If you are a student enrolled at the University of Colorado Anschutz you can access the on campus Food Pantry, which will remain open 24/7 and is completely confidential. In addition to non perishable food, they also have pet food and hygiene items. They are located in building 407. 303-724-4444 


Other local food banks include:  


Denver Public Schools, Aurora Public Schools, and other metro area school districts have set up designated drive-through/walk-up sites to provide children under 18 (and in some places their family as well) breakfast and lunch. Monday-Friday. To find these pop up sites in your area, go to: 

Other Resources: 

  • Many childcare centers and schools are currently closed to slow the spread of the virus. If you work in Health Care, Public Safety,  or support critically at-risk populations, you may qualify for emergency child care through the Colorado Emergency Child Care Collaborative. 

How can I help?

It can feel overwhelming when we know how many people are suffering, and you may feel the desire to help, but don’t know where to start. If you are feeling called to help your community, there are many avenues to do so.  


Volunteering your time: 

  • If you have time and reliable transportation, you can help deliver meals to families and seniors in need with the Denver Metro Emergency Food Network. 


Donating your money: 

Help Colorado Now donations fund aid for service workers who have lost jobs, and medical supplies for health care workers, public health personnel, and those working with high risk populations. 


Other Donations:  

  • Coronavirus affects blood supply. If you are healthy and able to donate blood, you can make an appointment to do so here:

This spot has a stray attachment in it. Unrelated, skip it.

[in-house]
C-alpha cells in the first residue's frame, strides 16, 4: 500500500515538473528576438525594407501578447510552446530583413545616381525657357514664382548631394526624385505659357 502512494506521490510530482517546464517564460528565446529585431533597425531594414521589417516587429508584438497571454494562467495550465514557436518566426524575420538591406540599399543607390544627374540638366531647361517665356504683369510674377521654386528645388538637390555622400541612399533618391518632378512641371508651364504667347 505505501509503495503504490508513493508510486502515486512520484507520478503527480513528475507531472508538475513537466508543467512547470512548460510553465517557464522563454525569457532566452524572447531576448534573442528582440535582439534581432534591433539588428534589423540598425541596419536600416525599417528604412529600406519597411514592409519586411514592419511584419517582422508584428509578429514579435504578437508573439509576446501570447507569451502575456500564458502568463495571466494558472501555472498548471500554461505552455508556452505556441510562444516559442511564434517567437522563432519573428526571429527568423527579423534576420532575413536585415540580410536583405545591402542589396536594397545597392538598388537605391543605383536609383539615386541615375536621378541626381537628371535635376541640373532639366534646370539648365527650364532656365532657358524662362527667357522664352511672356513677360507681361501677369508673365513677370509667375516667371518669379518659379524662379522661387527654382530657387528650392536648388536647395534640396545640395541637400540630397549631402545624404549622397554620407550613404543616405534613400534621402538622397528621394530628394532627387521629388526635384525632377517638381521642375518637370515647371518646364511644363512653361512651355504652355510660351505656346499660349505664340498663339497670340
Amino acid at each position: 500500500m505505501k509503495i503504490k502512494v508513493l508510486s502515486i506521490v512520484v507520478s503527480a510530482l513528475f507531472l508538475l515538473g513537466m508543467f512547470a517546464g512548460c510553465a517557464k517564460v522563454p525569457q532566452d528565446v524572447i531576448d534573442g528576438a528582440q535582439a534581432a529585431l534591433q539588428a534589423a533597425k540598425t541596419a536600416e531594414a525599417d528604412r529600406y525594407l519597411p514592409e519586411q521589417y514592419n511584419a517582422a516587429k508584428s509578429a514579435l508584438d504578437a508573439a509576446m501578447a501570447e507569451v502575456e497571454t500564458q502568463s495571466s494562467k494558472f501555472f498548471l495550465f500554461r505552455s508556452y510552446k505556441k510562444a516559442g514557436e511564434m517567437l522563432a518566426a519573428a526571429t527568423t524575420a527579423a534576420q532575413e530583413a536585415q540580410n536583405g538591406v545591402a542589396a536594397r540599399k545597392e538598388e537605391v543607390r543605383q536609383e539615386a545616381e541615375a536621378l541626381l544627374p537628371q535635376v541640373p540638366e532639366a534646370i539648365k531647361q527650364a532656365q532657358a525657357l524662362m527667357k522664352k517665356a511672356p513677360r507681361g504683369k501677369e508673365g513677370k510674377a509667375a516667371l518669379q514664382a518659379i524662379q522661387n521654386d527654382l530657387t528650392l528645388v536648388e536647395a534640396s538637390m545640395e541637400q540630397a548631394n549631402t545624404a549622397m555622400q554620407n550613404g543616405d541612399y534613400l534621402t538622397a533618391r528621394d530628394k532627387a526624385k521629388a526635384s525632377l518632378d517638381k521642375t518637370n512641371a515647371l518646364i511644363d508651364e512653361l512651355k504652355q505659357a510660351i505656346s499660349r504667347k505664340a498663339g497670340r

• Non-perishable food items can be dropped off at the Action Center in Lakewood 

  • Families with young children rely on non-profits like for essentials like diapers and wipes. If you have access to these hard to find items, please consider donating.  


Social Connectedness

The U.S. National Government is encouraging us all to practice social distancing. Paying attention and reducing our physical proximity to others will help slow the spread of the COVID-19 virus. Being physically distant from individuals does not have to limit us from being connected. Research shows that having many, diverse, social ties is protective to our health and wellbeing. By nurturing our relationships and creating new relationships we bolster our health. Below are some key points and suggestions to stay connected with your family, friends and community during this uncertain time.

Key Points:

  • Reorganize time to create more opportunities for social interaction

  • Tend to your social network virtually and volunteer remotely

  • Strengthen your current support networks – identify what you need and who around you can help 

Examples of activities:

  • Pick up the phone and reach out to friends and family - especially people you know are socially isolated during this time

  • Participate in online groups

  • Join video chats

  • Engage in social media – Facebook, Instagram, Twitter

  • Write letters

  • Practice kindness and gratitude


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Colorado School of Public Health

13001 E. 17th Place

Mail stop B119

Aurora, CO 80045